The Botany 2015 meeting involved societies from the USA and Canada – it was a very large conference with about 1600 attendees and more simultaneous sessions than ever before. I wish I could have been in several talks at the same time, the program was so good. Someone asked me what my favorite talk was, and it’s really hard to narrow it down. I particularly enjoyed talks in the 1KP colloquium – especially hearing about the transcriptome resources that are becoming available for non-model plant systems. The “evolutionary importance of polyploidy” symposium also had some gems, and the biogeography sessions were packed full of exciting research news. However, I have to say the most exciting thing I heard about at the conference was a tool for integrating phylogenies with databases, which was presented by NSF program director Joe Miller. The software is called PhyloJIVE (Phylogeny Javascript Information Visualizer and Explorer), and it was developed for the Atlas of Living Australia, but has recently been made available to iDigBio. This looks to be the most useful tool we could possibly have for our Penstemon project, and I will be exploring it over the coming weeks as we finish the first version our new database on Penstemon. Check out the information about PhyloJive on the iDigBio website: _____________________________________________________________________ PhyloJIVE (Phylogeny Javascript Information Visualiser and Explorer) is one such mashup placing biodiversity web-services into an evolutionary context.

Integration with Atlas of Living Australia and iDigBio

Preview linking to iDigBio mapJoe Miller’s has made detailed instructions on the use of the ALA implementation of phyloJIVE including videos, which are similar to the instructions for the iDigBio instance of PhyloJIVE. Briefly, this instance offers the following additional features:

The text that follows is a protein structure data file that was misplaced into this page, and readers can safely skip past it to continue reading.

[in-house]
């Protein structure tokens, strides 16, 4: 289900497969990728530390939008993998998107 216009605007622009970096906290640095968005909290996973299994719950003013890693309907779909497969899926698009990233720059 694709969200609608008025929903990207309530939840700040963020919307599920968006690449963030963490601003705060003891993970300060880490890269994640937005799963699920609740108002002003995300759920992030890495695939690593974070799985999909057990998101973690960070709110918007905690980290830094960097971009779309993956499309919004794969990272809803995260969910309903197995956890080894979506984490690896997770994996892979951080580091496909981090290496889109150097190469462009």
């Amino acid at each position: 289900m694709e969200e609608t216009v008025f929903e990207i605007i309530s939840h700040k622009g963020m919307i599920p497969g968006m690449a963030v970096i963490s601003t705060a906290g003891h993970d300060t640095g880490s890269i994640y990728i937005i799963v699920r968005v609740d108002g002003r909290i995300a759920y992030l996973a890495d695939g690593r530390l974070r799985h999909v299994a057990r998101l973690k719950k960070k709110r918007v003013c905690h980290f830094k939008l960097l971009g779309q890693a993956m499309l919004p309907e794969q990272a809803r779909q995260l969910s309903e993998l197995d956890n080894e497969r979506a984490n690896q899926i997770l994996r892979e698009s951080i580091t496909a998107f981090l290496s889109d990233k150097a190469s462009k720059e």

• linkage to specimens available on iDigBio
  • visualization of iDigBio specimen on a world map
  • external links to ALA Taxonomy, EOL, Discover Life, ALA maps
  • access to a list of phylogenetic studies made available by OpenTree

Example trees on iDigBio+PhyloJive:

  • Helianthus tree with made up set of characters.
  • Lepidoptera tree without characters
  • Plant studies from OpenTree linked to iDigBio
  • Acacia Case Study: A phylogeny with some characters. –> Demonstrates simple algorithms for naive ancestral trait inference.
  • Hornworts: A small phylogeny of Australian Hornworts –> including some geophysical characteristics for each species.screen grab segment from a phylojive               case study
  • Syncarida: shows how to use LSID’s –> Taxon names are looked up in a nomenclator. The result is used to pull back a map keyed to the LSID for the taxon/species –> demonstrates how to send a clade to the ALA Spatial portal.
  • Australian extent endemic birds: A bird phylogeny which shows the relationship of species endemic to Australia –>(i.e. excluding Extinct/overseas species).
  • Amphibia: A moderate size phylogeny (~2800) of extant frogs, salamanders, and caecilians –> linked only to the EOL and DiscoverLife. –> Demonstrating performance.
  • Marsupials: A species Level phylogeny of extant marsupials –> uses the template to demonstrate linking. –> demonstrates how to send a clade to the ALA Spatial portal.
  • Plant genera – coming
  • A LARGE phylogeny – coming soon. Demonstrating performance.

Examples on Atlas of Living Australia

Acacia characters and maps as linked in the ALA               portal

  • Acacia Case Study: which can be linked to +180 characters from “The Key to Australian Acacia” by Bruce Maslin. Characters for clades can be mapped in the ALA spatial portal (of up to 32 taxa)
  • Coral Case Study: of the impact of non monophyletic classification on conservation agendas.
  • Marsupial Case study: clades containing IUCN listed endangered species can be placed into a biogeographical context via the ALA spatial portal (e.g. the cuscoids)

About PhyloJIVE

PhyloJIVE is the brainchild of Garry Jolley-Rogers and Joe Miller and was developed by Temi Varghese and Garry Jolley-Rogers as part of the Taxonomy Research & Information Network (TRIN)– see the original project pageoriginal code repository and ALA code repository. The ALA has contributed to the PhyloJive codebase to integrate a number of web services: occurrence data, maps and character data from Identify Life. Contributions from iDigBio by Andréa Matsunagaincluded linkage to iDigBio occurrence data and world map view, and linkage to OpenTree studies API. This work has been undertaken with help and advice from Joe Miller.